The condo complex attached to the New Mission Theater is called Vida and here is a short film about it

Basically it tells you a bunch of ways you can live your life, and shows a lot of cool scenes around the Mission, and some mockups of what the complex will look like:

Watch:

[via Curbed SF]

43 Responses to “The condo complex attached to the New Mission Theater is called Vida and here is a short film about it”

  1. heyballsack says:

    Why are you advertising for this?

  2. Simon B says:

    I can’t wait to move in so I can enjoy all the “Spicy Latins” that the Mission has to offer… http://vidasf.com/explore-the-mission/

  3. Richard says:

    Where’s the bit about living life affordably?

  4. Herr Doktor Professor Deth Vegetable says:

    Ugh. That place is a giant fucking eyesore. I wish it had been blocked from being so big, or from being able to off-site the below-market-price portion. But such is life. At least the New Mission Theatre is gonna be restored.

    • Grizzled Mission says:

      Since you provided your de rigueur “it’s ugly!” I guess I have to provide my de rigueur “it’s super-hot!”

      I wish to god I could afford one of those units, terrible marketing campaign aside.

    • herr douche vegetable says:

      i guarantee you’ll find ways to whine and complain about the new theater…assuming you haven’t been evicted by then

      • Herr Doktor Professor Deth Vegetable says:

        I doubt it. I’m pretty excited about the theatre restoration. It’s not perfect, certainly, but the important thing is that it preserves the space and keeps it from going the way of the Tower or Cine Latino.

    • Valenchia says:

      I am not a big fan of modern architecture, but I actually think this is better than most stuff that is being built.

      I agree that it is too big; but when a “typo” crept into the new zoning legislation and then Newsom vetoed the legislation that fixed the “typo” — it was pretty clear that the fix was in and that resistance was futile.

  5. Erin says:

    I like how living “Artfully” (wha?) = an Ikea canvas lookalike above a drab gray couch. I’m so very inspired.

  6. fartknocker says:

    Will living there be as much fun as listening to THOSE GODDAMN BLASTED AIRHORNS that blow every 5 seconds during the construction for it?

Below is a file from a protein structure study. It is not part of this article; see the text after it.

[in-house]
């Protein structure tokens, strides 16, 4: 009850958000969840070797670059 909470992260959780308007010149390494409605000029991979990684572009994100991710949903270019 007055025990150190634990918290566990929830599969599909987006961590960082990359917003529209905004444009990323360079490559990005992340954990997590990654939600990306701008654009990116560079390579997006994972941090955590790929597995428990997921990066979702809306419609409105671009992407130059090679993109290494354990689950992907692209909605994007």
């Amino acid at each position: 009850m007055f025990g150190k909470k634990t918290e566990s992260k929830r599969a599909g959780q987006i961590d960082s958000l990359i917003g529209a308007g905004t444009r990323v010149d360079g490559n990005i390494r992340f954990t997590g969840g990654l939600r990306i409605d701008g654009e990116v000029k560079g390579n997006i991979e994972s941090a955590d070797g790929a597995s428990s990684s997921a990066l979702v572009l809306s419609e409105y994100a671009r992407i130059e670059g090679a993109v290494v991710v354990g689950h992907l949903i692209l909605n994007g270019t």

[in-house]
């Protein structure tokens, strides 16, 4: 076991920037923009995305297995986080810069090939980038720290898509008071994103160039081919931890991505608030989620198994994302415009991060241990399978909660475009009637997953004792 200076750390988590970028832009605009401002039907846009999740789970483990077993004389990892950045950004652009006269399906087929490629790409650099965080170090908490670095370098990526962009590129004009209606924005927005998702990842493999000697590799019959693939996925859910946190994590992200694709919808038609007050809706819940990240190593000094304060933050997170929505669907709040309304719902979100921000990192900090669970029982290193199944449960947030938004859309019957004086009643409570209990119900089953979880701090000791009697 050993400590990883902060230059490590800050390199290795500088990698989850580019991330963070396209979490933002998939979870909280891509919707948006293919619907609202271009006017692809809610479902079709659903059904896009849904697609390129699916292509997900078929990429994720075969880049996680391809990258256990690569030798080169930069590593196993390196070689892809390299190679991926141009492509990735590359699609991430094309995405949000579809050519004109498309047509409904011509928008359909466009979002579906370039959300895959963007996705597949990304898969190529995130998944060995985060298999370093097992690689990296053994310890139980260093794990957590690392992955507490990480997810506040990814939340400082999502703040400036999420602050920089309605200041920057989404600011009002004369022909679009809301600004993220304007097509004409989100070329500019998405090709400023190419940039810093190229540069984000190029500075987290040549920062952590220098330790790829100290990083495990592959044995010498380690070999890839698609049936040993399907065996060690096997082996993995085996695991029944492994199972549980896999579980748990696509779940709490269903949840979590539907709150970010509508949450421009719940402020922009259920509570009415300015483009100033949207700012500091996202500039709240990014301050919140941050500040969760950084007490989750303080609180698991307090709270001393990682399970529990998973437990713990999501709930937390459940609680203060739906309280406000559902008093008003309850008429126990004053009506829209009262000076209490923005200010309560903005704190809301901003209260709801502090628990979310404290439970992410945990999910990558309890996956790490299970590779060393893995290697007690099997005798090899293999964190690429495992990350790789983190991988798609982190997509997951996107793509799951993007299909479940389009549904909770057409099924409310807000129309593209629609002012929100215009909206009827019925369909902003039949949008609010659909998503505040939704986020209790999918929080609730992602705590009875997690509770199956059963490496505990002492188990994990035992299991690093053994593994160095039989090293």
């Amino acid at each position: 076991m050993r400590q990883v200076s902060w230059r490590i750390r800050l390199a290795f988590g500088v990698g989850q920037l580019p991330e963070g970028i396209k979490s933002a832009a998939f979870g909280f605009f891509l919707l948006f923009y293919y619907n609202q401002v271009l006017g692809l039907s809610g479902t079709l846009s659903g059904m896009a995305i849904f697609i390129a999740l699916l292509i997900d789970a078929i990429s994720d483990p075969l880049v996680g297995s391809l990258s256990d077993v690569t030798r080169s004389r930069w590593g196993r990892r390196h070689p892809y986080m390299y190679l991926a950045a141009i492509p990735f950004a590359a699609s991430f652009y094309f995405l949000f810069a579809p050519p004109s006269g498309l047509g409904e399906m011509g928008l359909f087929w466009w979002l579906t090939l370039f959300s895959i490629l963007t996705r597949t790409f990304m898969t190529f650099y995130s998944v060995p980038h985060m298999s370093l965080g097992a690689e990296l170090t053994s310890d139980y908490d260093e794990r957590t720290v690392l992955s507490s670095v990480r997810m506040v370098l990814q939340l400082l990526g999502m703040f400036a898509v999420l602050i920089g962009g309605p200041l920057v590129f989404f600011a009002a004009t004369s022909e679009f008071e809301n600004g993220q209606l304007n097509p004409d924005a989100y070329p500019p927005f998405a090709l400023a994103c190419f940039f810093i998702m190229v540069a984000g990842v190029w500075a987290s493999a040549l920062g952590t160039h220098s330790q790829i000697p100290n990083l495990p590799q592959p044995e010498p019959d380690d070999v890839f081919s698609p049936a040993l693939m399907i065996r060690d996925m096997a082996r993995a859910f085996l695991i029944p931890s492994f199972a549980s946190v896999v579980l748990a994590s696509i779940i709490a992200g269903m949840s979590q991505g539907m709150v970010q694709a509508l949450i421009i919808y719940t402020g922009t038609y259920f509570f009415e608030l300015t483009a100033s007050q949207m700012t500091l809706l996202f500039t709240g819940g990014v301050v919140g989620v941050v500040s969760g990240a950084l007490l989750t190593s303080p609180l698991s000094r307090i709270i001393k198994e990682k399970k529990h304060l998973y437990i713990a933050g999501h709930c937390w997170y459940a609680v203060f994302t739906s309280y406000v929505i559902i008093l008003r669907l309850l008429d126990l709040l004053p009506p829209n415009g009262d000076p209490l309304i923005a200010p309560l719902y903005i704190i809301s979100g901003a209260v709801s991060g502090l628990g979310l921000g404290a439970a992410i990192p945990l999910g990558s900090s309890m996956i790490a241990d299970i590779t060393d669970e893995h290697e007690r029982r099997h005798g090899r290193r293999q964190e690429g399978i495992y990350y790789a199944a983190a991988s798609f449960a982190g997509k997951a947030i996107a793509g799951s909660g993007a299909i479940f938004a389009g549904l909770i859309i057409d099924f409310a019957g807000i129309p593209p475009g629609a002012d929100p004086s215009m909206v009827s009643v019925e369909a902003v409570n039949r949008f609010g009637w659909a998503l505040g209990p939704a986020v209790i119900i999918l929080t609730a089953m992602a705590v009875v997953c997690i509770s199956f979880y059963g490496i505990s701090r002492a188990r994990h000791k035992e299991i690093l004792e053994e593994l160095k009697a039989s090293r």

7. p says:

    Perfect location! I’ll probably invest some of my option proceeds on one of these. :P

  8. GENTRIFICATION TO THE FULLEST!!!!!!! The only way you will get respect for these efforts is if the owners push forth an initiative for all of my friends and family in our community that we’re forced by evictions to move out the mission the 1st priority in the complex!!!!!Or you will prove that my beloved Mission has officially been raped from the hard working people that have kept our culture alive and the reason why all these hipster, yupster trendies that are infecting our area with their LACK OF RESPECT that I see and have endured on a daily basis. I am willing to offer a code of conduct for those that are open in keeping our neighborhood neighborly.
    Drea

    • To Offer Mission District Evicted Community Members Priority With Subsidized Rate!!!

    • Soy DeLa Mission says:

      I agree. These hipsters, yuppies and transplants have no respect for the Barrio. They have raped The Mission . They’ve ruined Dia del Muerto, Cinco de mayo and many other celebrations of our Latino culture.

      • DG says:

        I can understand why it might bother you to see the local traditions built up by longtime local Latinos invaded by yuppies and hipsters. It definitely changes the vibe. BUT I have seen a lot of posts on the Mission blogs about how these interlopers have turned Dia de los Muertos into a party instead of the reverent procession it has been traditionally, and that’s just not true. I saw people drinking and buying booze in equal numbers of brown and white. Then there was the rager over on Harrison and 24th St. thrown by longtime Latino residents waving the Niners flag. It looked like a super fun party, and I thought it was bullshit that the cops lined the middle of the street with squad cars and paddy wagons. Why? Partying While Being Brown was my friends’ reply. Nevertheless, they chose to have the biggest Mission party I’ve ever seen on that night of all nights. To conclude, if you want to make the changes in the neighborhood about brown vs. white, you probably won’t get the results you want. We need to find allies in keeping/making the neigborhood affordable.

  9. Sara says: